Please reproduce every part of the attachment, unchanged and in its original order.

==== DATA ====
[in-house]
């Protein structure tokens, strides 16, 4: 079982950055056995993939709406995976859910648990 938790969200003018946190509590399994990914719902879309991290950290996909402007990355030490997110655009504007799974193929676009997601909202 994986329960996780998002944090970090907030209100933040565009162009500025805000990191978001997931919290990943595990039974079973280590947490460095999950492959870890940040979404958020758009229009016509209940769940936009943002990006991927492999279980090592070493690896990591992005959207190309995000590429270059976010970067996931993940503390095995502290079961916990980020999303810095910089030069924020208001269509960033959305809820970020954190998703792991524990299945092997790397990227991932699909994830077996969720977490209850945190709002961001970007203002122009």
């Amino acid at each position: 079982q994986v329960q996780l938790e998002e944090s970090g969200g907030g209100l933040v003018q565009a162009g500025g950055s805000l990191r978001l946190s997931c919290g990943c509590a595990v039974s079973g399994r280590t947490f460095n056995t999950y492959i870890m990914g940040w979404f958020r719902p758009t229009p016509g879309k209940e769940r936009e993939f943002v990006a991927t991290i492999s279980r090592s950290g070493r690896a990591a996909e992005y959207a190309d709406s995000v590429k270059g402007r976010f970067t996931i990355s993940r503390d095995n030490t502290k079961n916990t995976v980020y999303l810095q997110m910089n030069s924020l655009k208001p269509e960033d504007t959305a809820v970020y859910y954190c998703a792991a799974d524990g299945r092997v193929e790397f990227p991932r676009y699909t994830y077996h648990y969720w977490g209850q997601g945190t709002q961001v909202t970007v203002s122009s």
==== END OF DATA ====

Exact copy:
[in-house]
């Protein structure tokens, strides 16, 4: 079982950055056995993939709406995976859910648990 938790969200003018946190509590399994990914719902879309991290950290996909402007990355030490997110655009504007799974193929676009997601909202 994986329960996780998002944090970090907030209100933040565009162009500025805000990191978001997931919290990943595990039974079973280590947490460095999950492959870890940040979404958020758009229009016509209940769940936009943002990006991927492999279980090592070493690896990591992005959207190309995000590429270059976010970067996931993940503390095995502290079961916990980020999303810095910089030069924020208001269509960033959305809820970020954190998703792991524990299945092997790397990227991932699909994830077996969720977490209850945190709002961001970007203002122009």
């Amino acid at each position: 079982q994986v329960q996780l938790e998002e944090s970090g969200g907030g209100l933040v003018q565009a162009g500025g950055s805000l990191r978001l946190s997931c919290g990943c509590a595990v039974s079973g399994r280590t947490f460095n056995t999950y492959i870890m990914g940040w979404f958020r719902p758009t229009p016509g879309k209940e769940r936009e993939f943002v990006a991927t991290i492999s279980r090592s950290g070493r690896a990591a996909e992005y959207a190309d709406s995000v590429k270059g402007r976010f970067t996931i990355s993940r503390d095995n030490t502290k079961n916990t995976v980020y999303l810095q997110m910089n030069s924020l655009k208001p269509e960033d504007t959305a809820v970020y859910y954190c998703a792991a799974d524990g299945r092997v193929e790397f990227p991932r676009y699909t994830y077996h648990y969720w977490g209850q997601g945190t709002q961001v909202t970007v203002s122009s």